HS Prannoy went down fighting in the men’s singles quarterfinals against world championships bronze medallist Chou Tien Chen of Chinese Taipei, bringing down the curtains on India’s campaign at the Japan Open here on Friday.
The 30-year-old Indian played out of his skin and saved three match points, only to endure the agony of losing it in the end, as Chou emerged victorious 21-17 15-21 22-20 in a pulsating contest that lasted an hour and 20 minutes.
One of the most consistent Indian players in the circuit this season, Prannoy recovered well from an opening game reversal, and kept breathing down his opponent’s neck till the last point but, in the end, Chou’s perseverance saw him through in this match at the Super 750 tournament.
Coming into the match after his twin wins against Chou in the last two meetings, Prannoy engaged in a battle of attrition with his rival, and was up 12-8 in the opening game.
However, Chou recovered to turn the tables at 15-14 when Prannoy went to net. The Taiwanese was pumped up as he moved to a two-point advantage after the Indian faltered with his net shot twice.
Another stiff return on his opponent’s backhand ended with Prannoy sending one to the net, and when he put his forehand to the net, there were three game-point opportunities for Chou.
A precise cross-court return gave Chou the bragging rights.
After the change of sides, Chou again opened up a slender 5-4 lead before a lucky net chord brought it on an even keel. While Chou’s returns got steeper and his attack stronger, Prannoy’s errors piled up as he fell behind 6-10.
Prannoy tried to set the pace of the rallies, and a fantastic rally ended with a lucky net chord for the Indian, who drew parity at 10-10 when Chou faltered at the front court.
However, Chou had his nose ahead at the interval with Prannoy failing to defend a shot on his backhand.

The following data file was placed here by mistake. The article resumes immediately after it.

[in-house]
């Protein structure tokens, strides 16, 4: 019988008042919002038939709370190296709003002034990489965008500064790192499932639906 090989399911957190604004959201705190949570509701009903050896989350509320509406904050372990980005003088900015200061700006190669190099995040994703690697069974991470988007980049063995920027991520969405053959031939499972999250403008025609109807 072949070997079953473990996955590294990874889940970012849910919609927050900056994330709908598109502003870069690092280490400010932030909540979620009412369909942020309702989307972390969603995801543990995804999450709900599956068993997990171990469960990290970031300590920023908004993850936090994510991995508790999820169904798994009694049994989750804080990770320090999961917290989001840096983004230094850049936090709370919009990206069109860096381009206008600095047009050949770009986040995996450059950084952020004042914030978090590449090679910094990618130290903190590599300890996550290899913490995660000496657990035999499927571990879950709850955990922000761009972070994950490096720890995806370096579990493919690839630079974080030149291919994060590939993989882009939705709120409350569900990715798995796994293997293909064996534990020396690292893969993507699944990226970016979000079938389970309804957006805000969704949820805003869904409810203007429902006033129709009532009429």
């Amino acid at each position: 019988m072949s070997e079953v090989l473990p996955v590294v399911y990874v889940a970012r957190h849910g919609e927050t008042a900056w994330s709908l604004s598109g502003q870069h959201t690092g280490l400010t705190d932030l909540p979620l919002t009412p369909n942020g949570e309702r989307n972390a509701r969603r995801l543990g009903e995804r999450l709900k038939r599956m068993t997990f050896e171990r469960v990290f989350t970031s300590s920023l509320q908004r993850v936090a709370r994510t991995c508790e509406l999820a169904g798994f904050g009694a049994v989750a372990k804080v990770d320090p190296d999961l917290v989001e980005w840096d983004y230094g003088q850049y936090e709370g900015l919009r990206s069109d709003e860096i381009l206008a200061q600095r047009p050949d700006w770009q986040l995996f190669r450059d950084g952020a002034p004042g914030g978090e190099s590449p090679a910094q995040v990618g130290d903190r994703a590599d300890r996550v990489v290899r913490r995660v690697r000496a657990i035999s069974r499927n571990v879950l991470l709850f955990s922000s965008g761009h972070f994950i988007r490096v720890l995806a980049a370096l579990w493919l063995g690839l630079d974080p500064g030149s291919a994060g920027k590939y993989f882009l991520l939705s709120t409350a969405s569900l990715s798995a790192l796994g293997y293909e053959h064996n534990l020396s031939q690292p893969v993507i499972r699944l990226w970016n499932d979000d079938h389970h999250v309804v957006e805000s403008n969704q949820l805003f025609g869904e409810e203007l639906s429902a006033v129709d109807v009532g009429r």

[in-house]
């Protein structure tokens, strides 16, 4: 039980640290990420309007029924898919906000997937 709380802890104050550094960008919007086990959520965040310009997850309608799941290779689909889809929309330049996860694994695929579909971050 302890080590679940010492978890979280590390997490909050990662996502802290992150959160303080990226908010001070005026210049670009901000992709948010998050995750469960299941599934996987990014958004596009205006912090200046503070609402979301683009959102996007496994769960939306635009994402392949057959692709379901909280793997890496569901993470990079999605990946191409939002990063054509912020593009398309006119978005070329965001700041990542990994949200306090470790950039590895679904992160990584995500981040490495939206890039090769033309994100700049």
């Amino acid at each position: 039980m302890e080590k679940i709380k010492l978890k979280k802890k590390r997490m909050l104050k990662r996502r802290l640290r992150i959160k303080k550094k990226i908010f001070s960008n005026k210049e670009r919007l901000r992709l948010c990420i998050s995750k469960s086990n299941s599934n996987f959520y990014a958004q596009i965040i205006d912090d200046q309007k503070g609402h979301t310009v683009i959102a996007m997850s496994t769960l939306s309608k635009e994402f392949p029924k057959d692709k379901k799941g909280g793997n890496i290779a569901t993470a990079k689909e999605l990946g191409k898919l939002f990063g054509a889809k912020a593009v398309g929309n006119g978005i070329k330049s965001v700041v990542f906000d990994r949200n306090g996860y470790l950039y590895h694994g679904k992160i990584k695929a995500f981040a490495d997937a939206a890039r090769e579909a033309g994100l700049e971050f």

After resumption, Prannoy showed better defence and produced some accurate down-the-line smashes to nose ahead of his opponent, who suddenly committed a series of errors, especially in the front court.
With Prannoy leading 19-14, Chou unleashed a cross-court smash off the Indian’s serve to break the run of play. But Prannoy ensured there were no hiccups as he took the match to the decider with Chou going long.
Prannoy had an erratic start to the decider as he sprayed the shuttle wide to fall behind 1-4. Chou went long thrice before producing a body smash to end a gruelling rally and take a 6-4 lead.
Things didn’t go Prannoy’s way as he struggled to control the shuttle and a series of unforced errors saw Chou take a six-point cushion at the break.
Prannoy constructed the rallies well and precision in his returns, including two delightful cross-court returns, helped him make it 12-13. But once again, unforced errors crept into his game as he went long and to the net, to allow Chou to take a 17-14 lead.
The Taiwanese produced a body smash to maintain his three-point lead before gaining three-match points chances with the Indian going to the net.
Chou went wide twice and Prannoy unleashed a down-the-line smash in between to save the three match points, but he served out next to once again hand his opponent a match point, and he sealed it in his favour when Prannoy went wide.